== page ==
Chicago Tough's 12 Days of Super Bowl: Grading the Announcers

Chicago Tough's 12 Days of Super Bowl: Grading the Announcers

I'm not one to live and die by an announcer's performance in a big game.

Living in Chicago, we have to deal with Hawk, we've all learned how to tune out some really annoying stuff.

However, the Super Bowl has had an interesting collection of announcers calling the biggest games in football history.  Tonight, we take a quick look at some of the greats.

Ray Scott (CBS)- I, II, VI, VIII - For those of you old enough to remember Ray Scott, you'll remember his simplistic way of broadcasting.  Listening to old broadcasts, you can tell how Pat Summerall used Scott's style.  Scott was famous for lines like "Deep pass...Reeves...Touchdown...Dallas"  No bells and whistles for Mr. Scott.  Grade: A-

Curt Gowdy (NBC)- I, III, V, VII, IX, XI, XIII- Us younger folks remember Curt Gowdy as primarily a baseball announcer for NBC.  Other older folk remember his consistent work on AFL games (like the Heidi Game).  Gowdy became the voice of the AFL/AFC, and his broadcast of Super Bowl III was impeccable.  Gowdy was lucky enough to have the majority of the great early Super Bowls: Super Bowl I, Namath's Guarantee, the Colts last second winner, the Dolphins perfect season, the Steelers first championship, and the thrilling Cowboys-Steelers matchup in January of '79.  Gowdy was smooth and an easy listen.  Grade: A-

Jack Buck (CBS) IV - Did you know that Jack Buck broadcasted the Ice Bowl?  Just saw that the other day.  The longtime Cardinals announcer is known as one of the greatest, if not the greatest, baseball announcer of all-time.  I got the chance to listen to some stuff on YouTube.  Buck is strangely captivating while doing football.  Even as a broadcaster for the hated Cards, I have to give him props.  Grade: A-

Pat Summerall (CBS) X, XII, XIV, XVI, XVIII, XXI, XXIV, XXVI, XXXI, XXXIII, XXXVI - Summerall's style was similar to that of Ray Scott.  He provided a simple, smooth broadcast that was easy on the ears.  Summerall was also lucky enought to be paired with two of the greatest colour commentators of all-time; Tom Brookshier and John Madden.  Brookshier provided a comedic, free-flowing partnership with Summerall.  Madden provided a football coach's background; really the first commentator to use x's and o's in a broadcast...this was before Madden became a charicature of himself in the 1990's.  Summerall's easy ways equated to a memorable football voice.  Grade: A

Dick Enberg (NBC) XV, XVII, XX, XXIII, XXVII, XXVIII, XXXII- In my humble opinion, Enberg was at his best doing Wimbledon.  For football, Enberg was at his best with Mr. FTD; Merlin Olsen.  Olsen was a nice compliment to the exciteable Enberg.  For those of us in Chicago, we have a bit of bias.  Enberg called Super Bowl for that I should give him a higher grade...right?  He falls slightly short.  Grade: B+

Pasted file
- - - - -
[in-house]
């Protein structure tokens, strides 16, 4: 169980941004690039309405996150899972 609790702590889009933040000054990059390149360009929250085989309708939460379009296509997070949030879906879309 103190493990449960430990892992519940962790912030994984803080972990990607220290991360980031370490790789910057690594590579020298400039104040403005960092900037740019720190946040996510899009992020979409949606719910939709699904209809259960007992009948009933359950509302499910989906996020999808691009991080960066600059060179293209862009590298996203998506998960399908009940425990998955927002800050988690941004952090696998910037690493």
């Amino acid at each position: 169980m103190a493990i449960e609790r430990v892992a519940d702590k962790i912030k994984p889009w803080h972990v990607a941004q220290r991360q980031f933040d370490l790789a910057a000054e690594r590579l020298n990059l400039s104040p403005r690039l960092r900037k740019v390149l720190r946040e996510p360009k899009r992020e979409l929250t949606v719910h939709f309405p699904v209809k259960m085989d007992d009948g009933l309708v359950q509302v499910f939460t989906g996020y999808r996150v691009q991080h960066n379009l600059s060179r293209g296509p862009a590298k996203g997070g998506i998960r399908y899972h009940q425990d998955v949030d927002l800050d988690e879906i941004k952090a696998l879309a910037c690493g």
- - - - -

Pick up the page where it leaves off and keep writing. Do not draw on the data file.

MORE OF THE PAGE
Frank Gifford (ABC) XIX- Frank Gifford was one of the few former players who made a seamless move to the tube.  Gifford ran Monday Night Football for quite sometime.  Like many announcers of his time, Gifford was not over the top.  However, he spent a lot of games where it seemed like he was still coming out of the coma he suffered from a hit by Chuck Bednarik.  Grade: B-

Al Michaels (ABC/NBC) XXV, XXIX, XXXIV, XXXVII, XL, XLIII, XLI- I couldn't stand the old MNF crew.  I hated Dan Dierdorf.  Frank Gifford made me sleepy.  Al Michaels has done every sport under the sun.  While he's most known for broadcasting 'The Miracle on Ice', it can't be ignored that Michaels' versatility is almost unparalleled.  Michaels made a seamless move to NBC.  While many enjoy his announcing, I always felt Michaels was actually a better baseball announcer than football.  Is it the fact that I can't stand his voice?  I find him overrated.  Shocking Grade: B+

Greg Gumbel (CBS) XXXV, XXXVIII-  I know what you're thinking.  Wait...Greg Gumbel did a Super Bowl?  Gumbel always came across as a guy who should be running a studio show...not somebody running the booth.  He's not horrible, but he certainly isn't memorable.  Grade: C+

Joe Buck (FOX) XXXIX, XLII, XLV- Buck is known for his baseball broadcasting skills; something he harnessed from years of time in the broadcasting booth with his father.  Buck can be a bit pretentious (see reaction to Randy Moss in 2004 playoffs).  Troy Aikman makes a nice pairing for Buck...but the Fox hire for main football events seems weird.  While he's Fox's main man, one wonders if they have plans for anybody in the future.  In baseball, he's an A-.  Football grade: B+

Jim Nantz (CBS) - XLI, XIV Creepy.  Should be stuck doing college basketball and The Masters.  Did I mention I find him creepy?  Grade: B

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